Nasal polyps

Veterinary advice should be sought before applying any treatment or vaccine.

Nasal Polyps

Sinonasal Polyps, Inflammatory Polyps

Nasal polyps are soft, painless, noncancerous, inflammatory growths that can affect the horse's upper respiratory system. They occur most often unilaterally as singular or multiple masses in the nasal cavity of the horse. Onset of signs can be insidious and worsen over a prolonged period of time. Nasal polyps are thought to form due to a variety of possible mechanisms which include allergy, enzyme, mechanical obstruction, epithelial rupture, and abnormal transepithelial ion transport. If nasal polyps obstruct sinus drainage, subsequent infection can cause more stasis and swelling, which end up causing a self-perpetuating cycle.

There are several conditions that are associated with nasal polyps which include allergies, sinusitis, rhinitis, aspirin intolerance, asthma, cystic fibrosis, primary ciliary dyskinesia, immunodeficiency, and churg-strauss syndrome. The severity of nasal polyps identified during endoscopy are evaluated on a scale from 0-3.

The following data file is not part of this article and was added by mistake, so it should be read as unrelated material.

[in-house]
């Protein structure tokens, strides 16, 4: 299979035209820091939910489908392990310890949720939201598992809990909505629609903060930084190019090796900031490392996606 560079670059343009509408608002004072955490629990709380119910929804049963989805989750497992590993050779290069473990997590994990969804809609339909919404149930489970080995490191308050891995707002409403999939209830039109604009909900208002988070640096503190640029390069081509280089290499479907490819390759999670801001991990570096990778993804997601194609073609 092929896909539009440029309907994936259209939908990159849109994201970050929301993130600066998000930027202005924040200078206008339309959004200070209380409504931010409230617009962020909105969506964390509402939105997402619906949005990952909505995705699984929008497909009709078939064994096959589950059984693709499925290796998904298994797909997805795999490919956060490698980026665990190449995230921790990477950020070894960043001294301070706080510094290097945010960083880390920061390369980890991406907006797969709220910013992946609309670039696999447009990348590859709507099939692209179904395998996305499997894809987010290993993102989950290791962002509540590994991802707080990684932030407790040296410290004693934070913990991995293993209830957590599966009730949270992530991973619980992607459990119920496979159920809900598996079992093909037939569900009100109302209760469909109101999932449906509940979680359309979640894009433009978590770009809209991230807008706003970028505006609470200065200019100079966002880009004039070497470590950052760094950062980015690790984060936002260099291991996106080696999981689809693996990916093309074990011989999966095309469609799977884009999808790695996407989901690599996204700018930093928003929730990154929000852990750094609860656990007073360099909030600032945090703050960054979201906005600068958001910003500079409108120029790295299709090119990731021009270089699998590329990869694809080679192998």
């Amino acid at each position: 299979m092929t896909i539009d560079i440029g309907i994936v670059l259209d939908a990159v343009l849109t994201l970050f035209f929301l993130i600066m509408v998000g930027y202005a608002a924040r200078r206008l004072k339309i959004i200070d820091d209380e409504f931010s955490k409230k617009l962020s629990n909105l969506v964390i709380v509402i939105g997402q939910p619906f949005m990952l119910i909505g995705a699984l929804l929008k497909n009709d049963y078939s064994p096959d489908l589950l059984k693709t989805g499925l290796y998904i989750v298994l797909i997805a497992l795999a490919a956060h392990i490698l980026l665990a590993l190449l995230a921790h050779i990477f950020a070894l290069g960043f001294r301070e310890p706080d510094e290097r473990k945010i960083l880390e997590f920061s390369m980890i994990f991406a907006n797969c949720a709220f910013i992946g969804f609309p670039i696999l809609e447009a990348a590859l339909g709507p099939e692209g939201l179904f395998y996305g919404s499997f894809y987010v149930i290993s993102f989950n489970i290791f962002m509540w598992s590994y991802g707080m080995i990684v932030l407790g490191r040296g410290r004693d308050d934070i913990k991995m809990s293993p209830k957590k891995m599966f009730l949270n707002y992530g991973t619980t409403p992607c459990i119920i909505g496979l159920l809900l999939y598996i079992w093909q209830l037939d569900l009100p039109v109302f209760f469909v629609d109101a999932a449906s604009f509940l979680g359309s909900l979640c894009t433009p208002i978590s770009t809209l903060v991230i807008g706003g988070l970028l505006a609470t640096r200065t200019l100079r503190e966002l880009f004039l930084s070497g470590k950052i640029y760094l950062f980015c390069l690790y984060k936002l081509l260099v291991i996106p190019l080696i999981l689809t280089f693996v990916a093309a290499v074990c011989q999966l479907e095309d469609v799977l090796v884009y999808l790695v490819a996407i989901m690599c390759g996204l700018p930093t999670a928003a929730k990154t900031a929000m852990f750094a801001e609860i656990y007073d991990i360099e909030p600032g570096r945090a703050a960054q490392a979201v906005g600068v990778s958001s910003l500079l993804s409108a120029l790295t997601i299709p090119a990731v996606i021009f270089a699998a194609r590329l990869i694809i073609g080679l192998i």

Exercise intolerance
Malodorous nasal discharge
Increased respiratory noise
Enlarged lymph nodes
Facial swelling


  • History
  • Clinical signs
  • Physical exam
  • Endoscopy
  • Computed tomography (CT) } Magnetic resonance imaging (MRI)



Antihistamines and Decongestants - may provide some relief but are not a long term strategy
Surgery - Surgical removal of the polyps is a recommended treatment if other medical therapies are not successful.

Scientific Research

General Overviews

Age Range

Most commonly diagnosed in older horses.